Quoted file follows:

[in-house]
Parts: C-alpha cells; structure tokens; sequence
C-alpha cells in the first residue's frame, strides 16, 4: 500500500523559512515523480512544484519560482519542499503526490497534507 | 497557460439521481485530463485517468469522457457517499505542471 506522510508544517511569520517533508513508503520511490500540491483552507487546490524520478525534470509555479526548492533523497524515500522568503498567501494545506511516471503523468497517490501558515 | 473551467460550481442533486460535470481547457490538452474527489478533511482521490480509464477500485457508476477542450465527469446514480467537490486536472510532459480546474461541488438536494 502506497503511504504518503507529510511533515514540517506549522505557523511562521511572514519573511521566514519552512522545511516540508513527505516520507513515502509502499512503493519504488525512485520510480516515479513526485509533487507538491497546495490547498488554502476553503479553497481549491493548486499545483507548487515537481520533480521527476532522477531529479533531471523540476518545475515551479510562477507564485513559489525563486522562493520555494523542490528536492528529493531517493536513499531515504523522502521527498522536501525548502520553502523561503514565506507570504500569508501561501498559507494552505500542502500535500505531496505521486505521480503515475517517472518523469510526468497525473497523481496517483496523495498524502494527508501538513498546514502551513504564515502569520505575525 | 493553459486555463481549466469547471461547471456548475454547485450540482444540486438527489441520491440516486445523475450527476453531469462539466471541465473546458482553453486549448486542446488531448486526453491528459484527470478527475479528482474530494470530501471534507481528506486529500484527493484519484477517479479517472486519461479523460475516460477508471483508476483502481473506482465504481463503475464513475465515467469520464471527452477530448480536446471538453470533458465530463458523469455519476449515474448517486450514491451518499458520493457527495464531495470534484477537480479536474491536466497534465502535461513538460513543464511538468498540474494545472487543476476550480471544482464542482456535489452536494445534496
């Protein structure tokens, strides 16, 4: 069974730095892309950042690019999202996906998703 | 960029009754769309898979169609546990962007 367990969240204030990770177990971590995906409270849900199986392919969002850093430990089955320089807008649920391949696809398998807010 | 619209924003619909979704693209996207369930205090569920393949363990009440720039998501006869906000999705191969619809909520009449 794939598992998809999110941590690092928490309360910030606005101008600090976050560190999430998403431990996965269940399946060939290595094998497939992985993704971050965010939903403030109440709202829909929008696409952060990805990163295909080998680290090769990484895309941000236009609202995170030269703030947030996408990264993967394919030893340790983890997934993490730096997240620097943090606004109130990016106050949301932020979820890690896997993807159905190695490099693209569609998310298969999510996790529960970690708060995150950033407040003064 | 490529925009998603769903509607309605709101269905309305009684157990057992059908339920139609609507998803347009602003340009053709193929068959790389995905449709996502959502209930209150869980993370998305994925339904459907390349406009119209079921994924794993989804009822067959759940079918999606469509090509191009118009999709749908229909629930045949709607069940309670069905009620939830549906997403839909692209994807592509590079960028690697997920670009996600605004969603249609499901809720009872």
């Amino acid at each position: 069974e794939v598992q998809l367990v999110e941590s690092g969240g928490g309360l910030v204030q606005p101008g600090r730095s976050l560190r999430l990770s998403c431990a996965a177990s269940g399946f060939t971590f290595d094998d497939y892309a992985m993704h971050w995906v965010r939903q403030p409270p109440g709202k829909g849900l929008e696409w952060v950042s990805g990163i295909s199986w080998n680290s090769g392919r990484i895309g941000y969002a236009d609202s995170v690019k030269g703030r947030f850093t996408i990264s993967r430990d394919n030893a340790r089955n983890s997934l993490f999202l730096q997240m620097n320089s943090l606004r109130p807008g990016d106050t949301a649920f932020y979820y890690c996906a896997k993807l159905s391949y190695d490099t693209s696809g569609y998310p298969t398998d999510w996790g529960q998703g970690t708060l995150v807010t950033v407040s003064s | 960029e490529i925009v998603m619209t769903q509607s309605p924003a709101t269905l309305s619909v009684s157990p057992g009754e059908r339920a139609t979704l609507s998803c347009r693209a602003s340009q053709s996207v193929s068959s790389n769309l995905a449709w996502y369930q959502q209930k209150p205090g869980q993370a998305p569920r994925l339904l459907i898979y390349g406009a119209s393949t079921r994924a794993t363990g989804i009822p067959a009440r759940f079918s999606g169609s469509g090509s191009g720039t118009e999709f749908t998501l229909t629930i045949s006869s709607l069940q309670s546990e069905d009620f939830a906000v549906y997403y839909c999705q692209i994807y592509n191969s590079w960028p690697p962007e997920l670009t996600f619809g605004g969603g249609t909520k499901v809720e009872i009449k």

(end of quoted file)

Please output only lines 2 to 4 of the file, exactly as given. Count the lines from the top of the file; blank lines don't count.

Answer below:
Parts: C-alpha cells; structure tokens; sequence
C-alpha cells in the first residue's frame, strides 16, 4: 500500500523559512515523480512544484519560482519542499503526490497534507 | 497557460439521481485530463485517468469522457457517499505542471 506522510508544517511569520517533508513508503520511490500540491483552507487546490524520478525534470509555479526548492533523497524515500522568503498567501494545506511516471503523468497517490501558515 | 473551467460550481442533486460535470481547457490538452474527489478533511482521490480509464477500485457508476477542450465527469446514480467537490486536472510532459480546474461541488438536494 502506497503511504504518503507529510511533515514540517506549522505557523511562521511572514519573511521566514519552512522545511516540508513527505516520507513515502509502499512503493519504488525512485520510480516515479513526485509533487507538491497546495490547498488554502476553503479553497481549491493548486499545483507548487515537481520533480521527476532522477531529479533531471523540476518545475515551479510562477507564485513559489525563486522562493520555494523542490528536492528529493531517493536513499531515504523522502521527498522536501525548502520553502523561503514565506507570504500569508501561501498559507494552505500542502500535500505531496505521486505521480503515475517517472518523469510526468497525473497523481496517483496523495498524502494527508501538513498546514502551513504564515502569520505575525 | 493553459486555463481549466469547471461547471456548475454547485450540482444540486438527489441520491440516486445523475450527476453531469462539466471541465473546458482553453486549448486542446488531448486526453491528459484527470478527475479528482474530494470530501471534507481528506486529500484527493484519484477517479479517472486519461479523460475516460477508471483508476483502481473506482465504481463503475464513475465515467469520464471527452477530448480536446471538453470533458465530463458523469455519476449515474448517486450514491451518499458520493457527495464531495470534484477537480479536474491536466497534465502535461513538460513543464511538468498540474494545472487543476476550480471544482464542482456535489452536494445534496
């Protein structure tokens, strides 16, 4: 069974730095892309950042690019999202996906998703 | 960029009754769309898979169609546990962007 367990969240204030990770177990971590995906409270849900199986392919969002850093430990089955320089807008649920391949696809398998807010 | 619209924003619909979704693209996207369930205090569920393949363990009440720039998501006869906000999705191969619809909520009449 794939598992998809999110941590690092928490309360910030606005101008600090976050560190999430998403431990996965269940399946060939290595094998497939992985993704971050965010939903403030109440709202829909929008696409952060990805990163295909080998680290090769990484895309941000236009609202995170030269703030947030996408990264993967394919030893340790983890997934993490730096997240620097943090606004109130990016106050949301932020979820890690896997993807159905190695490099693209569609998310298969999510996790529960970690708060995150950033407040003064 | 490529925009998603769903509607309605709101269905309305009684157990057992059908339920139609609507998803347009602003340009053709193929068959790389995905449709996502959502209930209150869980993370998305994925339904459907390349406009119209079921994924794993989804009822067959759940079918999606469509090509191009118009999709749908229909629930045949709607069940309670069905009620939830549906997403839909692209994807592509590079960028690697997920670009996600605004969603249609499901809720009872």